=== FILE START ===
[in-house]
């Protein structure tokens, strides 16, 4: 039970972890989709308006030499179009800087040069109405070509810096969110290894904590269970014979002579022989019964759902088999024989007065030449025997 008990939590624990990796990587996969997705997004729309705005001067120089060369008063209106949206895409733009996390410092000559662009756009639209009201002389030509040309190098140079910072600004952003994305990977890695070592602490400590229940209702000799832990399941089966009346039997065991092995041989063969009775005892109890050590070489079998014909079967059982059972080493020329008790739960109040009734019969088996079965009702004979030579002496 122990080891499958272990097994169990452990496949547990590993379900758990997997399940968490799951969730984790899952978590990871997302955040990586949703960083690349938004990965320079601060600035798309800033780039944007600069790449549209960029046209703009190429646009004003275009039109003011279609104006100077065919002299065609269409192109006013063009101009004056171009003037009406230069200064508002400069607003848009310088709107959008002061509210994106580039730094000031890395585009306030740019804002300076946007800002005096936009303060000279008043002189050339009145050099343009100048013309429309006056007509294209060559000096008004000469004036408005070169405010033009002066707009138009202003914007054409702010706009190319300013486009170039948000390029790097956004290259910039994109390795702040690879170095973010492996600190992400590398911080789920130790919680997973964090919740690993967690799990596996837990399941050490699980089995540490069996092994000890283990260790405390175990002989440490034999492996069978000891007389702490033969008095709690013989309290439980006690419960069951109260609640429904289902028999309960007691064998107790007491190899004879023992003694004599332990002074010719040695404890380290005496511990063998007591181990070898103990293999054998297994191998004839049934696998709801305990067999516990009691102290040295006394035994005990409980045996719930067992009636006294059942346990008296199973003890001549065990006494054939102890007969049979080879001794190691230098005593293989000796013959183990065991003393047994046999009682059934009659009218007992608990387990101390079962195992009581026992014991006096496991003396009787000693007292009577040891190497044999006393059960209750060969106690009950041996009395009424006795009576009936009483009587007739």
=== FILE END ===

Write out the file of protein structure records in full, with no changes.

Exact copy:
[in-house]
């Protein structure tokens, strides 16, 4: 039970972890989709308006030499179009800087040069109405070509810096969110290894904590269970014979002579022989019964759902088999024989007065030449025997 008990939590624990990796990587996969997705997004729309705005001067120089060369008063209106949206895409733009996390410092000559662009756009639209009201002389030509040309190098140079910072600004952003994305990977890695070592602490400590229940209702000799832990399941089966009346039997065991092995041989063969009775005892109890050590070489079998014909079967059982059972080493020329008790739960109040009734019969088996079965009702004979030579002496 122990080891499958272990097994169990452990496949547990590993379900758990997997399940968490799951969730984790899952978590990871997302955040990586949703960083690349938004990965320079601060600035798309800033780039944007600069790449549209960029046209703009190429646009004003275009039109003011279609104006100077065919002299065609269409192109006013063009101009004056171009003037009406230069200064508002400069607003848009310088709107959008002061509210994106580039730094000031890395585009306030740019804002300076946007800002005096936009303060000279008043002189050339009145050099343009100048013309429309006056007509294209060559000096008004000469004036408005070169405010033009002066707009138009202003914007054409702010706009190319300013486009170039948000390029790097956004290259910039994109390795702040690879170095973010492996600190992400590398911080789920130790919680997973964090919740690993967690799990596996837990399941050490699980089995540490069996092994000890283990260790405390175990002989440490034999492996069978000891007389702490033969008095709690013989309290439980006690419960069951109260609640429904289902028999309960007691064998107790007491190899004879023992003694004599332990002074010719040695404890380290005496511990063998007591181990070898103990293999054998297994191998004839049934696998709801305990067999516990009691102290040295006394035994005990409980045996719930067992009636006294059942346990008296199973003890001549065990006494054939102890007969049979080879001794190691230098005593293989000796013959183990065991003393047994046999009682059934009659009218007992608990387990101390079962195992009581026992014991006096496991003396009787000693007292009577040891190497044999006393059960209750060969106690009950041996009395009424006795009576009936009483009587007739």